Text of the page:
When insurance “fraud” may be lack of common sense

Metropolitan Life Insurance (6)
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If you have a life insurance policy and you die, what happens to the proceeds of the insurance policy?   They go to your designated beneficiary right?  Sure they do (by the way your beneficiary designations are up to date I hope).  

If you have been reading the papers recently, you would think there is a new insurance scam just uncovered or that insurance companies are not paying the benefits.  In fact, this all started with a story that the families of deceased military personnel were not getting benefits from the insurers and that fraud was involved. 

The truth is that for many years insurers have offered the option for beneficiaries to receive a lump sum payment, in many cases installment payments or check writing privileges against the insurance proceeds.  In the latter case the insurance company keeps the proceeds in its general account, invests them and pays the beneficiary interest on the account balance.  Sure, the insurance company makes money, but the interest paid to the beneficiary is better than they can get in a bank.  Many people simply can’t handle a large cash payment, especially when grieving.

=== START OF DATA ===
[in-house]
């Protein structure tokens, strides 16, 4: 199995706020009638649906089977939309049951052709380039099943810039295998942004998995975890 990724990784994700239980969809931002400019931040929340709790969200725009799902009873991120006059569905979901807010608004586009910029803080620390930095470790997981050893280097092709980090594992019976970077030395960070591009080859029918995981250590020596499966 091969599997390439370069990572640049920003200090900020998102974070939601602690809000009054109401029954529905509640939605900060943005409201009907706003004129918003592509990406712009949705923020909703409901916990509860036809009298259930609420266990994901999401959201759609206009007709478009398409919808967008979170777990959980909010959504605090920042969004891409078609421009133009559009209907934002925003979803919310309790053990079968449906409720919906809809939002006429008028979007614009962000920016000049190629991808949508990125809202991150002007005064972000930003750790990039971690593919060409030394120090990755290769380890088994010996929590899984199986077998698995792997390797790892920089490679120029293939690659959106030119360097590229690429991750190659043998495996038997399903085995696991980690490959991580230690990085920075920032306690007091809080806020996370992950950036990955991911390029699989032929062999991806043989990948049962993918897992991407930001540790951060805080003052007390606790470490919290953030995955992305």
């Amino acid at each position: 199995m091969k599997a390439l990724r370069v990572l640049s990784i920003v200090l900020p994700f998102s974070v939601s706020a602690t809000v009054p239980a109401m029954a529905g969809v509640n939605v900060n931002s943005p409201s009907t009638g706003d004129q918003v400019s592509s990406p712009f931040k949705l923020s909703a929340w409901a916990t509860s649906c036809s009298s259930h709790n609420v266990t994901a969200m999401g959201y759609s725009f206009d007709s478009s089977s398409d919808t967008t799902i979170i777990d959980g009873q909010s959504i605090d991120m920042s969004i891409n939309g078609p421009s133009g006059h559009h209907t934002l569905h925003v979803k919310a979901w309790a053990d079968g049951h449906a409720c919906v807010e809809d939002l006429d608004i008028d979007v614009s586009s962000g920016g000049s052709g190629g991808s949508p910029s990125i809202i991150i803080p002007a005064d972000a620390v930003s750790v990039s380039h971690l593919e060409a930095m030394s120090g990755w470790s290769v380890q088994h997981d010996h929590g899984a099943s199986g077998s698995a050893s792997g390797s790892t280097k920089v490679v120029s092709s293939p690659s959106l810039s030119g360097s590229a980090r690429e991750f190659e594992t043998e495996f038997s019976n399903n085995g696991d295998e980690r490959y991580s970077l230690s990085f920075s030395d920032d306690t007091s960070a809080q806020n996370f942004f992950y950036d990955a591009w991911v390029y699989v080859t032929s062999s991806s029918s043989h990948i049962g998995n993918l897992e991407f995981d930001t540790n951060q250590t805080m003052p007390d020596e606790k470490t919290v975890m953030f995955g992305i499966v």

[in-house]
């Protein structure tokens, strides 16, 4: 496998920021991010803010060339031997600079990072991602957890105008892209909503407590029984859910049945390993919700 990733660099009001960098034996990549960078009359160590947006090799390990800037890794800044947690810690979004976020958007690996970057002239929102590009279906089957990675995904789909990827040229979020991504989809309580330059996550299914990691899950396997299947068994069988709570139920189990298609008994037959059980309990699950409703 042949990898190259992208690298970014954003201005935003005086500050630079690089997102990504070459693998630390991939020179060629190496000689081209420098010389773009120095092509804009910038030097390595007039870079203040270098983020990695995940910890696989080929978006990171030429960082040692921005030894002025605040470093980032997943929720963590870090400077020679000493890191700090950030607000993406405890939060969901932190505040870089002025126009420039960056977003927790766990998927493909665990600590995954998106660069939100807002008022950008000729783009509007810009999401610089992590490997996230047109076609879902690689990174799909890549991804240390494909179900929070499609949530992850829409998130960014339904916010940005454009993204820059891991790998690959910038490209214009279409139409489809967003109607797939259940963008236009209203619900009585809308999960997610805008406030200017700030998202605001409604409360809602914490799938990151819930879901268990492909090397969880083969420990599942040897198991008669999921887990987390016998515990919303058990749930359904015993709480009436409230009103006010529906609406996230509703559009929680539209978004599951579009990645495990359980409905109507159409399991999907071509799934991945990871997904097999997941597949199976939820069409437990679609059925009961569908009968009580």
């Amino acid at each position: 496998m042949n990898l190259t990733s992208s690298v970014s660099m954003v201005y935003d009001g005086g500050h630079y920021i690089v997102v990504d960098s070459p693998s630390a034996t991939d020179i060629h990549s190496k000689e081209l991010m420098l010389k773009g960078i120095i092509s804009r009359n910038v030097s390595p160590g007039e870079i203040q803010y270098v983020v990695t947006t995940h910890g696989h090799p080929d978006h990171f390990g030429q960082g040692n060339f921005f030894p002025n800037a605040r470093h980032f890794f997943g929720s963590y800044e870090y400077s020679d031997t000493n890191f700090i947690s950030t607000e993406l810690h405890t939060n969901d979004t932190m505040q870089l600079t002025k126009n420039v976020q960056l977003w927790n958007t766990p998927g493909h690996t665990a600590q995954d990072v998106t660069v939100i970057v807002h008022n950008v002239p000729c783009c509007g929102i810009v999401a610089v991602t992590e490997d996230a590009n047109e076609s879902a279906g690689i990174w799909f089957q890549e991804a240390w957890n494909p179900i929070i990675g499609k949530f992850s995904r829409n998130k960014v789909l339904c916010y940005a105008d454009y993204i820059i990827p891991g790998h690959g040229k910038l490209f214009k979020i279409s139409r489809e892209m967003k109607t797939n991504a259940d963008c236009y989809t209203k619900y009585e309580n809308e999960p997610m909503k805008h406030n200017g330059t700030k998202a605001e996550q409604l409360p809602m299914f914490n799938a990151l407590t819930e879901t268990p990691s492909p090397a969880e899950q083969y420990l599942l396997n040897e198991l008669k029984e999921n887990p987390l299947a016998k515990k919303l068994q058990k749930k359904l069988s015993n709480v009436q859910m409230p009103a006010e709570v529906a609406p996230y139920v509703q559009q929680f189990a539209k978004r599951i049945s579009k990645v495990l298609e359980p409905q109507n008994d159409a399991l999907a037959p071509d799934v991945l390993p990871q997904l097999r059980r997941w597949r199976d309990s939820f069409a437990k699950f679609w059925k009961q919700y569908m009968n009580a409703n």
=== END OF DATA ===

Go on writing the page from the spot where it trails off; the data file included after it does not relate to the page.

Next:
In the press you hear words like fraud, misleading people and the like.  The Attorney General of NY is investigating (what’s new). It may make good sound bites and second page news, but the flap is largely bogus.  The government is concerned about this style of payout and at the same time is considering legislation that would require 401(k) plans to offer annuity payout options, generally for the same reason insurance companies offer alternative payment options..many people can’t handle receiving a large sum of money intended to last a number of years.  The insurance companies writing annuities make money too. 

The bottom line, if you want all the money right away, take it.  If you don’t, consider some other option.  Ask questions and exercise a little common sense. 

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